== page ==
Capitalism prides itself as institutionalized “creative destruction”. But no institution sees its own demise as “creative”. So, each will seek to game the system to protect itself. Those which can do that (eg, non-technologically vulnerable service industries which can gain political clout) can become immune to “creative destruction”. Combining that stability with every institution’s “bigger/better” growth imperative, the inevitable long-term effect is its “bureaucratization”.


    I was a physics undergrad many decades ago. The university required us “Art & Sciences” majors to take electives in other subjects to give us a more rounded, “university” education. “Intro to Russian History” was one of my electives, and likely only an elective for most of my classmates.

    In the waning days of the semester, our professor (Dr. Charles Halperin) was prepping us for the final exam with a summary review of the more noteworthy points over the whole of Russia’s history.

    Now, I majored in physics in part to satisfy my itch to seek/understand fundamental forces and principles. So, while it was fascinating to see how Russia evolved over its 1,000 history, it seemed to me the only lasting value to the vast majority of us NOT wishing to specialize in Russian affairs would be to gain a deeper, more universal understanding of history itself.

    So, during one of his pauses for questions, I asked Dr. Halperin, “What should we take away from this class? I mean, this review is interesting. But is there something even more general which unifies everything?”

    I remember him looking at me a bit puzzled.

    He thought for a few seconds.

    He then said something like, “Well, if I had to guess, I’d say Russia’s historical constant is the growth in its bureaucracy. During its various stretches of stability, the one thing that seems to always occur is the growth and increasing complexity of Russia’s bureaucracy. The power of Russia’s elites come and go. But it’s bureaucracy always seems to keep going in one form or another and always growing.”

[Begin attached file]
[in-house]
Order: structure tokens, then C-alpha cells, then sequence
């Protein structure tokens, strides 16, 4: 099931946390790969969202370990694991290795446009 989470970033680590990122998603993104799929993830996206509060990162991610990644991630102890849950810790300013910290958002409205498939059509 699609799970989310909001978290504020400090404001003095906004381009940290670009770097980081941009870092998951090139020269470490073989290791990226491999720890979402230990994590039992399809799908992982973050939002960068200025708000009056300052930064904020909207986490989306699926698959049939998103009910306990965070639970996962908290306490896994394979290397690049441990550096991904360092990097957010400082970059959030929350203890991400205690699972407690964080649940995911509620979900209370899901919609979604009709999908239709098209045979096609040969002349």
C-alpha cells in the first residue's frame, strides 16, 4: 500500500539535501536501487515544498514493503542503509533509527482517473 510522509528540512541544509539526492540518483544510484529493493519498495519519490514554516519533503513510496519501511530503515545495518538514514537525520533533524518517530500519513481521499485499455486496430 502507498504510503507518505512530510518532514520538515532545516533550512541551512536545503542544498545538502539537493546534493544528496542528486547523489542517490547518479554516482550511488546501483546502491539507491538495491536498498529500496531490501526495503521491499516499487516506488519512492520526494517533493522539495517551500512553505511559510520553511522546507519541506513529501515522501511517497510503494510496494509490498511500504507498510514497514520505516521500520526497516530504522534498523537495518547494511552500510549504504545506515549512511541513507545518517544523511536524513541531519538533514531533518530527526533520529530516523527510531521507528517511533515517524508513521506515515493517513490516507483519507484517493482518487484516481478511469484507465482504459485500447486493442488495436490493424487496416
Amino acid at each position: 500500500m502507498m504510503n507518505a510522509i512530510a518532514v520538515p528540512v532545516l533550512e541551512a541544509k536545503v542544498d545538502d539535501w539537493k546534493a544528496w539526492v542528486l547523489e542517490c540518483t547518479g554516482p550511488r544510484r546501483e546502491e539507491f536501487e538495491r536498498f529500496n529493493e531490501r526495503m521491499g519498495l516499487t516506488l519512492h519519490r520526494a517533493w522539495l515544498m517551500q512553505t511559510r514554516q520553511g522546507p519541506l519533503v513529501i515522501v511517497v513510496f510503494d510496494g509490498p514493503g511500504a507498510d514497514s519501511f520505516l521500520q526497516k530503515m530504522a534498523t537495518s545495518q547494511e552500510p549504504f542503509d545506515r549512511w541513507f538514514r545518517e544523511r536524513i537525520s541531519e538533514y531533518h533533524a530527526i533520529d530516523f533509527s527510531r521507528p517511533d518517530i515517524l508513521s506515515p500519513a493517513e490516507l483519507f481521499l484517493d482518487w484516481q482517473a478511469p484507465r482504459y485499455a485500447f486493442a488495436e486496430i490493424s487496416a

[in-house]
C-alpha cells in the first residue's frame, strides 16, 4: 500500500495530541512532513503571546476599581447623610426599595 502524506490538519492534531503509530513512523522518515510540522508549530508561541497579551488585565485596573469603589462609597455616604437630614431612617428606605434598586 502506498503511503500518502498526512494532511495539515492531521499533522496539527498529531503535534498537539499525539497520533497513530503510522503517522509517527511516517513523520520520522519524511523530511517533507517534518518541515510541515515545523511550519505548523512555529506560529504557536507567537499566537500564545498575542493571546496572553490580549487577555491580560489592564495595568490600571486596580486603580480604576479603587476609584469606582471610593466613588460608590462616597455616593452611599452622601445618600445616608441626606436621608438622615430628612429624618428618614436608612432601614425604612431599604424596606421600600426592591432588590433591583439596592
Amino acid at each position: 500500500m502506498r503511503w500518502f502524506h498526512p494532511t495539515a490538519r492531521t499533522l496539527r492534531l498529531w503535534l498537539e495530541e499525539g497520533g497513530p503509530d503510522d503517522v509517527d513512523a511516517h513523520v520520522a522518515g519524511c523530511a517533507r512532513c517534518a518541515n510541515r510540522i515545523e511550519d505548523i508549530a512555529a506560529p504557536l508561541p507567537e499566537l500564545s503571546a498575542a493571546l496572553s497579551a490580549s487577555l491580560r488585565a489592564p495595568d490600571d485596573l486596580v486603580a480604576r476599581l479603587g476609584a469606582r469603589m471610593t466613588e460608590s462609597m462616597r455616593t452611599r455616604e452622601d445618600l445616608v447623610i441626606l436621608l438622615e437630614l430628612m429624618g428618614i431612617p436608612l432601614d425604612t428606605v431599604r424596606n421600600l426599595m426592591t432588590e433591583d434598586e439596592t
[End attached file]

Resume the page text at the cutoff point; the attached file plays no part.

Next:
His reply has stuck with me for half a century. And as I’ve read other histories, I’ve looked for and found the same thing elsewhere – Harappa, Republican & Imperial Rome, Europe (both post-fall medieval and then Renaissance & Enlightenment), Imperial China, the rise and dominance of the Islamic Caliphates, the Maya, Incas, Aztecs, and Zulus.

    “Bureaucratization” is endemic in religion. Look at the universal path of transformation from religions’ charismatic founders into massively bureaucratic organizations.

    Interestingly, “bureaucratization” is true outside of traditional institutions.

    “Bureaucratization” is true linguistically. An isolated language group will develop “bureaucratically” – increasing its efficiency by innovating structural complexity to convey nuances in place of “ad hoc”, less standard or precise descriptions. Languages only simplify (ie, their bureaucracy only wanes) with intense friction (creolization) of people speaking other, differently structured languages.

    “Bureaucratization” is also evident in the natural world. Consider the difference between a chaotic mudslide and a more structurally nuanced and sustained waterfall or river draining water to lower levels in long, complex meandering, water-carved channels. Stability over time “bureaucratizes” energy flow – reducing water’s potential energy (“seeking its lowest levels” due to gravity) the most efficient way.

    So, once again, the “bureaucracy” so evident in today’s USA is entirely to be expected due to the USA’s lengthy economic and political stability. And, barring creative destruction, it will only become more bureaucratic.

    Capitalism prides itself as institutionalized “creative destruction”. But no institution sees its own demise as “creative”. So, each will seek to game the system to protect itself. Those which can do that (eg, non-technologically vulnerable service industries which can gain political clout) can become immune to “creative destruction”. Combining that stability with every institution’s “bigger/better” growth imperative, the inevitable long-term effect is its “bureaucratization”.